Here in Spain many activities have been set for us to do. So far, we have traveled as high as the mountains to as low as the beaches. Landscape is much different in Spain than in America. Spain is much more mountainous than Florida.

Trying to increase my Spanish has been a major goal of mine since we have arrived in Spain. There has been a great increase in my Spanish vocabulary. I am becoming more fluent with the language.

As I said before, Spain has opened my eyes to a whole new portion of the world. So far, it has been a great experience for me as well as my peers.

¡Hasta Luego!


Justin Davis
Bartram Trail High School

The experience here so far has been amazing. Everyday, being able to try new things, its great! A problem that arrived in probably every family was communication. Very few, if any, of the parents spoke any English. I, myself, was a little rusty in the Spanish area.

After getting to know the students a little better their true personalities glowed vibrantly. Other than a few misunderstandings, everything has been going pretty smoothly. Before I forget, I must say, "The nights are very lively, especially during the weekend."


Yvonne Davis
Bartram Trail High School

The trip to Spain began slowly. After the delayed plane rides and hours of bad sleep, I became despondent. Was this trip even going to be worth it? Consequently, my attitude quickly changed.

When we arrived in Avilès, we were greeted with an abundance of smiles and kisses. Cameras swarmed us and conversation was non-stop. Not knowing what was going on or what everyone was saying; I simply observed everything with a smile. Hearing the Spanish students speak English words gave me hope. Maybe I could make it through this trip after all!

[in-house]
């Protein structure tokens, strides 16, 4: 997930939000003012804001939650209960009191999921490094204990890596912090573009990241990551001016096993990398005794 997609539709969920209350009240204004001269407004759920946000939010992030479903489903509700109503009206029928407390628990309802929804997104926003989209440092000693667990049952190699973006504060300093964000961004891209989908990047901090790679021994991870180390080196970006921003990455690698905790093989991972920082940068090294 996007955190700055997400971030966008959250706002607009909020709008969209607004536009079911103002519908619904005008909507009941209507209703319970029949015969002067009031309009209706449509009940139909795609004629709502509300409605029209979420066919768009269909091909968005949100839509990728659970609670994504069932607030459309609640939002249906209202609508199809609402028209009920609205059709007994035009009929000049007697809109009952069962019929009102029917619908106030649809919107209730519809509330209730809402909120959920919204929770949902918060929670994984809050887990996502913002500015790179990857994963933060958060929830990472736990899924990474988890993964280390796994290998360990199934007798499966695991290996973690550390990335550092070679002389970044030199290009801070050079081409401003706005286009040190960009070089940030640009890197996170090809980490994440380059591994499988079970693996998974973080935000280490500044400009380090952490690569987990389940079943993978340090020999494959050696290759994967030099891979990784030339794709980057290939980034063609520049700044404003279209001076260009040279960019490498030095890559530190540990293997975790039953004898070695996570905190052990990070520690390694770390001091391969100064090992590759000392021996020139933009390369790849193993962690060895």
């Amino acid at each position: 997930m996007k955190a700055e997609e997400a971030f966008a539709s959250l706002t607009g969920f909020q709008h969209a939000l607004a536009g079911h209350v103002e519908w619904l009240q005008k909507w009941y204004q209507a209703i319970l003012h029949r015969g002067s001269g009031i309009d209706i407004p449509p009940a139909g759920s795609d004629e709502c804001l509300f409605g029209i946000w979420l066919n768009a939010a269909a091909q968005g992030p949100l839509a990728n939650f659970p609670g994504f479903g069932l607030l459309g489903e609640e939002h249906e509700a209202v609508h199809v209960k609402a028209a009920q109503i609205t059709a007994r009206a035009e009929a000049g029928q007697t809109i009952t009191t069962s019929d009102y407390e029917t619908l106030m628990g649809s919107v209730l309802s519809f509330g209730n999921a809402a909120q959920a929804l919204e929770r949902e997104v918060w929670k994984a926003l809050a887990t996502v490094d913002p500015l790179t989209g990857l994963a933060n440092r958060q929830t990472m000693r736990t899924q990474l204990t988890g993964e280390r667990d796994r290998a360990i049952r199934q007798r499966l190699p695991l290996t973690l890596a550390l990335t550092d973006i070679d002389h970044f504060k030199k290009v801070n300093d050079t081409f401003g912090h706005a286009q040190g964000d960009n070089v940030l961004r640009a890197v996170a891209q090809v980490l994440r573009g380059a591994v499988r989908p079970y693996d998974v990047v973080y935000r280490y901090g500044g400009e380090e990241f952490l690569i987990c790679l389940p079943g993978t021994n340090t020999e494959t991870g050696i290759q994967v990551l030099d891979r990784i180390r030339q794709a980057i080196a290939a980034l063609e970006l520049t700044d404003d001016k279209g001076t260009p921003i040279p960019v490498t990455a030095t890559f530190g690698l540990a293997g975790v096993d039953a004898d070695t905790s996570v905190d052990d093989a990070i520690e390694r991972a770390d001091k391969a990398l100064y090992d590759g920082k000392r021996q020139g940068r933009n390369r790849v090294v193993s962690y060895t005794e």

As we drove home, the family talked excitedly as I took in the scenery. I was surrounded by lush, green trees, and the most beautiful mountains I had ever seen. I smiled subconsciously, and at that moment, I knew that I had made the right decision to come to Spain.


Theresa Doll
St. Joseph Academy

The people here are very hospitable. We received a very warm welcome at the airport. The city gave us statues of Pedro Menendez de Avilés, as well as books on the environment here in Spain. They were in Spanish of course, so reading them has been a bit of a problem, but I have been working on it. We have pins from the cities we have visited plus the one their school gave us so we ‘should’ be up to at least four pins each.

The students from Spain were very creative with the gifts they gave us. They gave us CD’s of their favorite music. I like them very much. Some of the songs are in English such as Blink 182’s Man Overboard, and some of the songs are in Spanish.

The ‘state’, for lack of a better word, of Asturias, the City of Avilés, and the host families have been amazing. All of the students American and Spanish eat lunch together everyday and it is always a cultural experience as are the bus rides to and from our daily destinations.